Benjamin Rumsey (1734–1808), the namesake of Rumsey Island and the Rumsey Mansion (the only colonial building that survived the decline of Joppa), was a delegate for Maryland to the Second Continental Congress and the first Chief Judge of the Maryland Court of Appeals for over 25 years (1778–1806). In 1768 Rumsey married the widow of Colonel James Maxwell, who had been the primary landowner in Joppa, and who had the "Rumsey Mansion" built between 1720 and 1724.
Rumsey relocated from Cecil County to Joppa sometime around 1771, after having the Rumsey Mansion substantially renovated. Benjamin Rumsey eventually acquired all the land where Joppa once stood, and all of the surrounding areas, and this came to be known as "Joppa Farm", a Slave Plantation. Upon Benjamin Rumsey's death in 1808, Joppa Farm passed to his son John Beal Rumsey and/or his grandson Charles Henry Rumsey. Upon Charles Henry Rumsey's death, his children sold Joppa Farm to the Murray family. James Murray is the last known private owner of Joppa Farm, though there was at least one more owner prior to the Panitz Brothers Company acquisition of Joppa Farm in or about 1961.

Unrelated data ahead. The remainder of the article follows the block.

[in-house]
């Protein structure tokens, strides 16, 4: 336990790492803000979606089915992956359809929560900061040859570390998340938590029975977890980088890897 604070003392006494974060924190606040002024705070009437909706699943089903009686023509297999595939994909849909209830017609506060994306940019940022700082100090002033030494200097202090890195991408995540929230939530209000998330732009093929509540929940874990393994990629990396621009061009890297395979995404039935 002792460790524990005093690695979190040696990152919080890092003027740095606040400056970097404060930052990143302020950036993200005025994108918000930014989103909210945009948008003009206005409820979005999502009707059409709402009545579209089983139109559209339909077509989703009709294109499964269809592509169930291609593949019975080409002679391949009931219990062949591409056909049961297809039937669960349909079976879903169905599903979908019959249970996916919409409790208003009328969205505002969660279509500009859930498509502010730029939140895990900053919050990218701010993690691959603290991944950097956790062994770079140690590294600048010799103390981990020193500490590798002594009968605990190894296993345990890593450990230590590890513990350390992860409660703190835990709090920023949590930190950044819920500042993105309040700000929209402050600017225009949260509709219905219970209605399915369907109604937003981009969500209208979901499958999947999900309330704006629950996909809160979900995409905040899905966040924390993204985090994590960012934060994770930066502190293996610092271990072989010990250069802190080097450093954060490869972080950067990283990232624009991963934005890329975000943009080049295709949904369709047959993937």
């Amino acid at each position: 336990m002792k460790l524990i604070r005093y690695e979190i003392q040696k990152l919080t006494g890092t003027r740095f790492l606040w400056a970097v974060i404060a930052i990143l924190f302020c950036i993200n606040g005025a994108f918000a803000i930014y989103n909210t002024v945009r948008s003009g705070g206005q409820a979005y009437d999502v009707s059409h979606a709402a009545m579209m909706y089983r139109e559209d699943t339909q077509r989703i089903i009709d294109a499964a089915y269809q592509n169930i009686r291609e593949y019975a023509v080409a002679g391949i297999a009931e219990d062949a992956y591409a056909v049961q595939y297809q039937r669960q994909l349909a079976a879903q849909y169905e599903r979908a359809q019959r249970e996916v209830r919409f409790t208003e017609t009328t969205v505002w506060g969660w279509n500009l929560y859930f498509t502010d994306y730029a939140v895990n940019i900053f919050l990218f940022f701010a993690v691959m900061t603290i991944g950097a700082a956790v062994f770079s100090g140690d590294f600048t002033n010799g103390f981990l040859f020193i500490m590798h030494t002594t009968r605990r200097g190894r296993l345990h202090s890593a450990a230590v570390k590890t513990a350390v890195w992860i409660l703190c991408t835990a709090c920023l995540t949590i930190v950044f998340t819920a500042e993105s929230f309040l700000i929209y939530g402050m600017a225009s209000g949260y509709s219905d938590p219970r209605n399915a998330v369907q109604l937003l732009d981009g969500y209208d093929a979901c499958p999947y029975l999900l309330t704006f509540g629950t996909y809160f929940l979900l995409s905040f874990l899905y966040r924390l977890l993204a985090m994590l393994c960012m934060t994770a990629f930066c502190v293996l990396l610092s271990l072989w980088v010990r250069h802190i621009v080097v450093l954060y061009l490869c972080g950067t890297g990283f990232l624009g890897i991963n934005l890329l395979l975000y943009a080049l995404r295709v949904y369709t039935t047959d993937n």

Maryland Historical Society records indicate the property was owned by the ""Maryland-Virginia Joint Stock Land Bank" in 1936. Charles B. Anderson Jr. Harford County Commissioner from 1970 to 1974 and County Executive from 1974 to 1978, acquired the dilapidated Rumsey Mansion and about 20 acres of surrounding grounds in the 1960s, and had it completely restored.
However, since then it has been utilized solely as a private residence by Ms.Virginia Anderson and is not open to the public for tours.